Awareness is dawning around the country that 30 years of lengthy, tough-on-crime prison sentences have constructed an unsustainably expensive penal system.
California Governor Arnold Schwarzenegger, a Republican, has proposed eliminating parole for low-risk ex-prisoners and shortening sentences for inmates who complete rehabilitation programs. He hopes to save close to $1 billion next year.
New Hampshire Corrections Commissioner William Wrenn, also wrestling with soaring prison costs, says some inmates should be in alternative programs instead of in prison. Penalties need to be reviewed, he has told legislators.
Two years ago Maine’s legislators created a Sentencing and Corrections Practices Coordinating Council to study, in part, how to reform sentencing laws.
But rethinking sentencing has not yet reached the governor’s office. At a January 9 press conference, John Baldacci revealed his approach to rising correctional costs: resurrecting his proposal to send prisoners to a cheap, out-of-state corporate prison; slashing rehabilitation programs; and packing more inmates into cells.
What about a California-like alternative of reducing the number of people on probation and parole, the governor was asked.
“I have a hard time with that,” Baldacci replied. “I really do. But I’m willing to listen to the discussion.”
Baldacci, a Democrat, also wants the Legislature to cut 64 Corrections employees, close housing units at several prisons, reduce the number of probation officers, eliminate prisoner advocates, and cut help given to women prisoners.
In 2007 Baldacci wanted to ship 125 Maine inmates to a Corrections Corporation of America (CCA) lockup in Oklahoma, ostensibly because of prison overcrowding. The Maine Civil Liberties Union, the NAACP, and other critics said corporate prisons’ inferior conditions and the inevitable reduction of family visits make rehabilitation difficult. The Legislature killed the proposal.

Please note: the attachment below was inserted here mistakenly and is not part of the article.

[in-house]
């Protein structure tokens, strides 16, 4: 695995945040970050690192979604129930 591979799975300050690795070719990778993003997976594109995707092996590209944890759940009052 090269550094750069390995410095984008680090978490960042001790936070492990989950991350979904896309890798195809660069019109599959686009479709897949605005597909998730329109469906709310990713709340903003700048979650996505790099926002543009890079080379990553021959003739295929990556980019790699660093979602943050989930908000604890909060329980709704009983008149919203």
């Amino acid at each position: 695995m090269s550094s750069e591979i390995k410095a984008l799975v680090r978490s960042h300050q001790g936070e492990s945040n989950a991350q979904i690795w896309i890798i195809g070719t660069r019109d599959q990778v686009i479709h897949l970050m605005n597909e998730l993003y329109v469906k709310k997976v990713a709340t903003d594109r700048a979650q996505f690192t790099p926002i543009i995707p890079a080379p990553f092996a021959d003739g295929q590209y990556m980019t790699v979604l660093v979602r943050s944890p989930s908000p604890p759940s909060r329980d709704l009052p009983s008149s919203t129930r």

This time, in making the administration’s pitch for the corporate-prison alternative, Corrections commissioner Martin Magnusson is talking about saving money. It costs $103 a day to keep a prisoner in a Maine prison, he says, but only $66 to $70 in a corporate facility. Shipping 118 inmates away would save around $1.5 million a year, if his figures are correct.
Despite the alleged savings, key legislators in the Democratic majority once again are giving a cold shoulder to shipping prisoners out of state. Portland’s Anne Haskell, the House chairwoman of the Criminal Justice Committee, has said she’s opposed. And Brunswick’s Stan Gerzofsky, Senate chairman, says, negatively, “I’ve heard all this before.”
Magnusson says he’s once again considering CCA as the possible destination for Maine prisoners. CCA indirectly contributed cash to Baldacci’s last campaign, and his fundraiser, cousin, and close political advisor Jim Mitchell is CCA’s lobbyist in Augusta. To date, CCA has paid his firm $22,500, according to lobbyist disclosure records. Mitchell has admitted he has talked with the governor about CCA, but he insists there’s no connection between his political and lobbying work.
“The governor and Mitchell have spoken about the budget, but any decision about where prisoners might be sent would be made by the Department of Corrections,” the governor's office says.